‘I also have a masters degree so that isn’t accurate either (obviously my google searches aren’t as high-brow as they should be).
‘I do love food, rent, and often looking up home improvement hacks – but have no particular interest in groupon.
And while I don’t have a pet I spend most of my time looking at dog videos, so I can get why Google might think I have a furry friend.’
LATOYA: ‘IT SAID I WAS MARRIED, I COULDN’T BE MORE SINGLE’
Shopping habits and relationship status were inaccurate for Femail journalist Latoya
‘I have to admit I’m pleasantly surprised at how wrong my Google’s Ad personalisation is!
‘However, it does make sense considering the wide variety of sites I visit both at work and at home. The search engine correctly guessed my age range, city and interest in fashion.
I have to admit I’m pleasantly surprised at how wrong my Google’s Ad personalisation is…
Latoya, Femail journalist
‘Highly listed is Net-A-Porter, Chanel and Look Fantastic, although I rarely shop online and prefer High Street retailers to luxury brands – so if anything it should suggest River Island!
‘Google also listed my marital status as married, although I couldn’t be more single and claimed that I’d be interested in baby feeding and care, despite acknowledging that I’m not a parent.
‘My education level, homeownership status and size of the company I work for Is also wrong. Overall I’m glad Google doesn’t know me and can’t spam me accurately!’
MONICA: ‘GOOGLE THINKS I’M A MAN’
Monica (pictured) found out that Google thinks she is a man after clicking on the lin
‘The advertising got my age right but I wasn’t over the moon that it thought I was male, I was a bit shocked at the top two suggested retailers as there are definitely places I shop more, and Waitrose is very much not my go to supermarket.
PROTECT YOUR GOOGLE ACCOUNT
Google says the information gleaned ‘is an individual choice that belongs to you’. You can turn off advert personalisation in your Google account and use stricter privacy settings to ensure a profile based on search history cannot be shared.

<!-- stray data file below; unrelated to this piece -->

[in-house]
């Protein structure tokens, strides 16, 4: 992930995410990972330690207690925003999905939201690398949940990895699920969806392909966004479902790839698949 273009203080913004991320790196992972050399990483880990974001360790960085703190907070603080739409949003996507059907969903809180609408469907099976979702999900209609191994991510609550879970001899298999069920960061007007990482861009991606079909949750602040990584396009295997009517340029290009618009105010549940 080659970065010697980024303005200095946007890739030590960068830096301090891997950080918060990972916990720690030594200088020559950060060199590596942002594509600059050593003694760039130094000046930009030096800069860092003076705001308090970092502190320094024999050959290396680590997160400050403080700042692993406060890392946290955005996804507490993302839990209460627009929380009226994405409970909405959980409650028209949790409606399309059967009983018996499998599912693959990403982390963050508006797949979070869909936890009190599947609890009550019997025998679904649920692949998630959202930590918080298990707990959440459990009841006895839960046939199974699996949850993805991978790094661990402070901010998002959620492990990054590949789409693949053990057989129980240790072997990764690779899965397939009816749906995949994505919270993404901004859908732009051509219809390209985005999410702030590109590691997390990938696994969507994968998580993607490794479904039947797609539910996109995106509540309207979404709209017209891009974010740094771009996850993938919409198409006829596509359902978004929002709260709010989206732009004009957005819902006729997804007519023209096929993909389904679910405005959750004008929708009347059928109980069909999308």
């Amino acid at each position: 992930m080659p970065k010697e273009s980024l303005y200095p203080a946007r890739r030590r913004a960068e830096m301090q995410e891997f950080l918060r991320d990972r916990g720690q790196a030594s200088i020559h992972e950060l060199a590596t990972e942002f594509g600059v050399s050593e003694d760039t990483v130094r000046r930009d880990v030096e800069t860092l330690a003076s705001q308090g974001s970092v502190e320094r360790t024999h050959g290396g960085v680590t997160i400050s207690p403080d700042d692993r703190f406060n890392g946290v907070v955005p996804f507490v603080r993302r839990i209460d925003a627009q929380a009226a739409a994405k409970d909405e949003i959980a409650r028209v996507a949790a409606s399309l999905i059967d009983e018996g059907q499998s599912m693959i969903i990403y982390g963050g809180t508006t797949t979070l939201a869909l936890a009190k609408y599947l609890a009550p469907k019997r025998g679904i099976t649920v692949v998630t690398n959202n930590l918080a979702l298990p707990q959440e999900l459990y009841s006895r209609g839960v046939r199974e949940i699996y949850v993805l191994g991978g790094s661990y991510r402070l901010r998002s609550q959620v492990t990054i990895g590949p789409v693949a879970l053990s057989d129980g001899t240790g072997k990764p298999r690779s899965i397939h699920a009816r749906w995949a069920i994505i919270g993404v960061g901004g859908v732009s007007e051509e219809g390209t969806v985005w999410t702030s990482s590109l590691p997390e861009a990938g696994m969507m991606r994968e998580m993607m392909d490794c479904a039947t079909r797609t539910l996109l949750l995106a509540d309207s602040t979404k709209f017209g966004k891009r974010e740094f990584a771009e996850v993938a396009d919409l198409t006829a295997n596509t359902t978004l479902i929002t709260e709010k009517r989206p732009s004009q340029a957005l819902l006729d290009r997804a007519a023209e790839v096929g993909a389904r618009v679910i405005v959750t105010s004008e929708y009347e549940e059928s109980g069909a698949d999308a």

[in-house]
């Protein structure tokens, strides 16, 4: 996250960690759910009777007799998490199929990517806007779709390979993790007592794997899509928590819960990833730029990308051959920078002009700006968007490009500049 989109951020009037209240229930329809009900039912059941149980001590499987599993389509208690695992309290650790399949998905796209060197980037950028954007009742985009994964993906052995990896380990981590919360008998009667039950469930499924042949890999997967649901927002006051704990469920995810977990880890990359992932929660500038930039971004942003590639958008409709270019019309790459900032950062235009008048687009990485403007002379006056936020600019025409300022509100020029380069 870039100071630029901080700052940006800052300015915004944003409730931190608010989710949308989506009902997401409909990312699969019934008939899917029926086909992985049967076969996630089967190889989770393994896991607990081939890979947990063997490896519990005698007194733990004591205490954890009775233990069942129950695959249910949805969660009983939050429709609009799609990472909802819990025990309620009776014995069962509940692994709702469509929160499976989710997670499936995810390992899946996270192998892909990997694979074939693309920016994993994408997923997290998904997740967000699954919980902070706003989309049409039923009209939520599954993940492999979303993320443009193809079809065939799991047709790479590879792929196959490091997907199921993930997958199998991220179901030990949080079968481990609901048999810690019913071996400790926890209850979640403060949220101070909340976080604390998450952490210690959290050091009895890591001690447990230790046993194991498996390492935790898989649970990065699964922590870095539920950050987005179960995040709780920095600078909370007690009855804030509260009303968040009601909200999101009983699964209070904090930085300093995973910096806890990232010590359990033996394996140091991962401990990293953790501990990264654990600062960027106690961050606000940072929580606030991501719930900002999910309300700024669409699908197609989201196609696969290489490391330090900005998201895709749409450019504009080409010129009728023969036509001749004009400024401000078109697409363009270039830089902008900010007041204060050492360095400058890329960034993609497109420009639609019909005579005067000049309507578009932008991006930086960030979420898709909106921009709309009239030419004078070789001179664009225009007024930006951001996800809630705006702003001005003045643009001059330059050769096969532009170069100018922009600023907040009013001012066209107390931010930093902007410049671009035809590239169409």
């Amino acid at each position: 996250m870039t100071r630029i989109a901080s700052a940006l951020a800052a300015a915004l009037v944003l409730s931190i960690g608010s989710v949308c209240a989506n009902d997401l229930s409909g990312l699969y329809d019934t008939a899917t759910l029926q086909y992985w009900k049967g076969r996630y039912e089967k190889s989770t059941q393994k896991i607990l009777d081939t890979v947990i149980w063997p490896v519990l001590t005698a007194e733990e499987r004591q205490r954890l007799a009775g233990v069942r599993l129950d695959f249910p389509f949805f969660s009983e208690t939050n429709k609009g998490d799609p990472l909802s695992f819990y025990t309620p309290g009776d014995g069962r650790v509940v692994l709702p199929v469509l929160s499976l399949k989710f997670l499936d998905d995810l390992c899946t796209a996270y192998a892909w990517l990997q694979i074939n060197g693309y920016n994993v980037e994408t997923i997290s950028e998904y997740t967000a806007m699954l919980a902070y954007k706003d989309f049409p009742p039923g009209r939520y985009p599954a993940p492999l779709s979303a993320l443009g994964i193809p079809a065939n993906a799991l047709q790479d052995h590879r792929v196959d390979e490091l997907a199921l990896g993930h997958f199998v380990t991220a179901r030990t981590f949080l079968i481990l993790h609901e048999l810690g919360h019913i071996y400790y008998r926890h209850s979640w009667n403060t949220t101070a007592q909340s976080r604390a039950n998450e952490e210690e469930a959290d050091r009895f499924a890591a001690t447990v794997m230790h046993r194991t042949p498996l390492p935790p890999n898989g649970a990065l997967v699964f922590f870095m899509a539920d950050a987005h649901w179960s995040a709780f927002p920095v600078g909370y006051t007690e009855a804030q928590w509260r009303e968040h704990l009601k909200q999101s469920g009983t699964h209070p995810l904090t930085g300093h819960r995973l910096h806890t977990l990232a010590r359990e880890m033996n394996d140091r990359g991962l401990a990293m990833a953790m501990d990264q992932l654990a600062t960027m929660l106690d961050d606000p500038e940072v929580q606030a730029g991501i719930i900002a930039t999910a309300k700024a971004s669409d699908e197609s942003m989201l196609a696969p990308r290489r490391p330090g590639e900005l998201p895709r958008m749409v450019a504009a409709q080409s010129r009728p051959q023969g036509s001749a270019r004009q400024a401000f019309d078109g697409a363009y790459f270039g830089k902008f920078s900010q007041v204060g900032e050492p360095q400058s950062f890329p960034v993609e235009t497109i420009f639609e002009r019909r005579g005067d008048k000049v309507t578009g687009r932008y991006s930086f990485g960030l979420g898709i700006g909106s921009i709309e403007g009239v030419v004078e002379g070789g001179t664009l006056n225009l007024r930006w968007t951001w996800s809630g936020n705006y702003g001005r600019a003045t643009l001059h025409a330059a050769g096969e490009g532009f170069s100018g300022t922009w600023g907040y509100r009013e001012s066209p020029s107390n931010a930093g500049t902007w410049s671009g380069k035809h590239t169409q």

‘Some of the beauty brands are sites I visit regularly so that wasn’t too much of a shock but I’m not sure why Australian football and baby feeding have somehow managed to wrangle their way in there.
‘Overall I would say this isn’t that accurate.’
After checking, Monica found out that her account’s gender was set to ‘male’, which was what Google was using. She has now set it to female.
It also highlighted whether the Silicon valley company thinks you like household appliances and holidays on the beach
JACK: ‘I LOVE COFFEE AND SAILING – IT WAS SCARILY ACCURATE’
Jack (pictured) thought Google got some of interests spot on, after the search engine said he loved both coffee and sailing
‘This is scarily accurate. I love both sailing and coffee, and these are right at the top of the list.
‘Pretty much the only ones Google got wrong were American Football (a poor man’s rugby) and believing I’m in a relationship, which was a bit of a kick in the teeth.
‘It also got my targeting right. I searched for hire cars the other day for a trip home and now I’m constantly bombarded with ads from rentalcars.com.’
STEPH: ‘HOW DID IT KNOW I’M IN A RELATIONSHIP BUT DON’T HAVE CHILDREN?’
‘Google correctly identified my gender (female) and age range (25-34) and – rather spookily – has worked out that I’m ‘in a relationship’ but ‘not a parent’.
‘It also reflected recent trips I have taken to Paris and Malta, where I used Google to find hotels, restaurants and places of interest.